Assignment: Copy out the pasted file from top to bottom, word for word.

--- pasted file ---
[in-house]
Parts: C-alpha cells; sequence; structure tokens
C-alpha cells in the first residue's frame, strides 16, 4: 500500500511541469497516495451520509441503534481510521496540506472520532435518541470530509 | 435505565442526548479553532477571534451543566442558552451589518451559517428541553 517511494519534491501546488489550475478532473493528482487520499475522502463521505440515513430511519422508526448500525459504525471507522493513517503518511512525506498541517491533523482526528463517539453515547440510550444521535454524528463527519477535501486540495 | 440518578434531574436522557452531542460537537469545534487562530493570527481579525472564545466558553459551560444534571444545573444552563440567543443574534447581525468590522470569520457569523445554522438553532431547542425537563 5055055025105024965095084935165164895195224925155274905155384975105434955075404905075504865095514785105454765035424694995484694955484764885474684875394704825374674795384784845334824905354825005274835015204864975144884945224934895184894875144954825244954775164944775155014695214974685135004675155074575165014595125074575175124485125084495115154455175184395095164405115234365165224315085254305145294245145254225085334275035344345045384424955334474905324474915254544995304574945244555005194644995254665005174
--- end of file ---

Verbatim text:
[in-house]
Parts: C-alpha cells; sequence; structure tokens
C-alpha cells in the first residue's frame, strides 16, 4: 500500500511541469497516495451520509441503534481510521496540506472520532435518541470530509 | 435505565442526548479553532477571534451543566442558552451589518451559517428541553 517511494519534491501546488489550475478532473493528482487520499475522502463521505440515513430511519422508526448500525459504525471507522493513517503518511512525506498541517491533523482526528463517539453515547440510550444521535454524528463527519477535501486540495 | 440518578434531574436522557452531542460537537469545534487562530493570527481579525472564545466558553459551560444534571444545573444552563440567543443574534447581525468590522470569520457569523445554522438553532431547542425537563 5055055025105024965095084935165164895195224925155274905155384975105434955075404905075504865095514785105454765035424694995484694955484764885474684875394704825374674795384784845334824905354825005274835015204864975144884945224934895184894875144954825244954775164944775155014695214974685135004675155074575165014595125074575175124485125084495115154455175184395095164405115234365165224315085254305145294245145254225085334275035344345045384424955334474905324474915254544995304574945244555005194644995254665005174